There’s an old saying, Better late than never. An apt way to describe my reaction to the news that five years after forming the government, the Conservatives have put forward an initiative to amend section 13 of the Canadian Human Rights Act (CHRA), upon which federal Human Rights Commission/Tribunal hate speech cases are based.
Section 13 (1) states in part (full text here):
“It is a discriminatory practice … to communicate … any matter that is likely to expose a person or persons to hatred or contempt by reason of the fact that that person or those persons are identifiable on the basis of a prohibited ground of discrimination.”
This is a nasty bit of legislation that has emboldened petty officials to overreach in their efforts to reengineer our society. Not only does it place unreasonable restrictions on our right to free expression, but it is also discriminatory for it offers special protections only to certain persons in our society, that is, only to those who are “identifiable on the basis of a prohibited ground of discrimination.”
No protection here for most of us. Nor should there be. Our criminal code already covers slander, libel and hate speech. And none of us require protection from communications that can be merely insulting.
At the Conservative Party’s 2008 policy convention at Winnipeg, delegates passed a resolution to repeal/modify (I can’t remember which) section 13. Justice Minister Rob Nicholson supported the resolution so, since its passing, I’ve anxiously awaited action in Ottawa. No luck so far.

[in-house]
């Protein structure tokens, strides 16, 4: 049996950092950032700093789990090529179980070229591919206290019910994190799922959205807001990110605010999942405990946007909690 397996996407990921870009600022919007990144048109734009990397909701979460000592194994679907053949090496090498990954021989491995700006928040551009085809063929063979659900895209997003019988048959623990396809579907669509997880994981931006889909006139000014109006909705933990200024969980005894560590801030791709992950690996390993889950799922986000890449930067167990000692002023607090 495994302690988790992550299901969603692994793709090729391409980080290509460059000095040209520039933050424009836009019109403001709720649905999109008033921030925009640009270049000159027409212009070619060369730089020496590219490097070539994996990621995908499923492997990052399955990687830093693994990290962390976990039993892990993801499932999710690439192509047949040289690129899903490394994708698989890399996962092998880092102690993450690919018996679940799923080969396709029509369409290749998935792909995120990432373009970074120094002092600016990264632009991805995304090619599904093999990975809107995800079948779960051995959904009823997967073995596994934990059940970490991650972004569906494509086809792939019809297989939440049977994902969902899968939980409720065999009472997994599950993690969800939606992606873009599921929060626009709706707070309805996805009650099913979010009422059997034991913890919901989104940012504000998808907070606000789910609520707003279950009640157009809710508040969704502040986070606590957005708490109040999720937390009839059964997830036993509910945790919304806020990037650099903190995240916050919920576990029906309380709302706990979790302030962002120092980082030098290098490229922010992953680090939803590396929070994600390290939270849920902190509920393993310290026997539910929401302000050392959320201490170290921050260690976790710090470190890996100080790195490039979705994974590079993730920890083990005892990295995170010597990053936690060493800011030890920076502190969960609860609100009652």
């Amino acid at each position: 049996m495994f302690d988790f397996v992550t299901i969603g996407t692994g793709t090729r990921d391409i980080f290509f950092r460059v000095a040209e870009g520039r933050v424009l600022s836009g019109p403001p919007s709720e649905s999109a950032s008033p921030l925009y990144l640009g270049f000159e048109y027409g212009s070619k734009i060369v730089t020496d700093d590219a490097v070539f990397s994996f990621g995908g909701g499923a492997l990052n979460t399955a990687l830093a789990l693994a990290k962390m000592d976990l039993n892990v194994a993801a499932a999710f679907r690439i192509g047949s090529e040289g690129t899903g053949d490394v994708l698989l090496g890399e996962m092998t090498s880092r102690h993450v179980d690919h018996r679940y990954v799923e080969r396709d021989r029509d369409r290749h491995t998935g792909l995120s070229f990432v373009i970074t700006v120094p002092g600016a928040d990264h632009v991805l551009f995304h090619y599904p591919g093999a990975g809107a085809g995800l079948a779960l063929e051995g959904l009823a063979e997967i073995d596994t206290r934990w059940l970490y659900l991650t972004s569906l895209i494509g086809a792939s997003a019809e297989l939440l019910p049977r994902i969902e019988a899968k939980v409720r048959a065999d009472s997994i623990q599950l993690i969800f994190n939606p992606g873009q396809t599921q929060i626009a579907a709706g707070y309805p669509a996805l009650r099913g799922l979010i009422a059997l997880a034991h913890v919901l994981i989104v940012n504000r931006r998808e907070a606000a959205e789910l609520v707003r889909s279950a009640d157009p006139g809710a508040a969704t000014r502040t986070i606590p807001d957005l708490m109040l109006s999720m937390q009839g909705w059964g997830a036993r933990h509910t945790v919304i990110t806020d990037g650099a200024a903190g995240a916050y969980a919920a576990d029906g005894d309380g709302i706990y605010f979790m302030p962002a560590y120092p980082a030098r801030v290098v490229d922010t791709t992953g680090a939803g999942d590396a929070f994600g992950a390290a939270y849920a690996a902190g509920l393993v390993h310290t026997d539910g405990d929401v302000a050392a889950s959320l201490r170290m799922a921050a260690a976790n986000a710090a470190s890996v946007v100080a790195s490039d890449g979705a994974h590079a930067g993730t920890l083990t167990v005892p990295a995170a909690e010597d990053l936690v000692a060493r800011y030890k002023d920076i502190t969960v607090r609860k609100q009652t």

“Freedom of speech is a fundamental principle in our democracy and one which Canadians have fought and died for, for over a century.”
– MP Brian Storseth
Liberal MP Keith Martin proposed a private member’s bill to rescind section 13.1. Martin said it is being applied by “rogue commissions where a small number of people [are] determining what Canadians can and can’t say.” He also said some of history’s most important ideas “were originally deemed to be sacrilegious and certainly in opposition to conventional wisdom.” Unfortunately, without the backing of the party in power, the bill died without coming to a vote. Another Liberal MP, former Justice Minister Irwin Cotler called for reform of section 13, to little effect, of course.
Finally, our wait may soon come to an end. Brian Storseth, a Conservative MP from Alberta’s Westlock-St. Paul riding has taken up the cause. He has introduced Bill C-304, “An Act to Amend the Canadian Human Rights Act (Protecting Freedom),” a private member’s bill that—since it’s a Conservative MP’s initiative—could actually see the light of day and may even get a chance to be debated.
Have heart, free-speechers!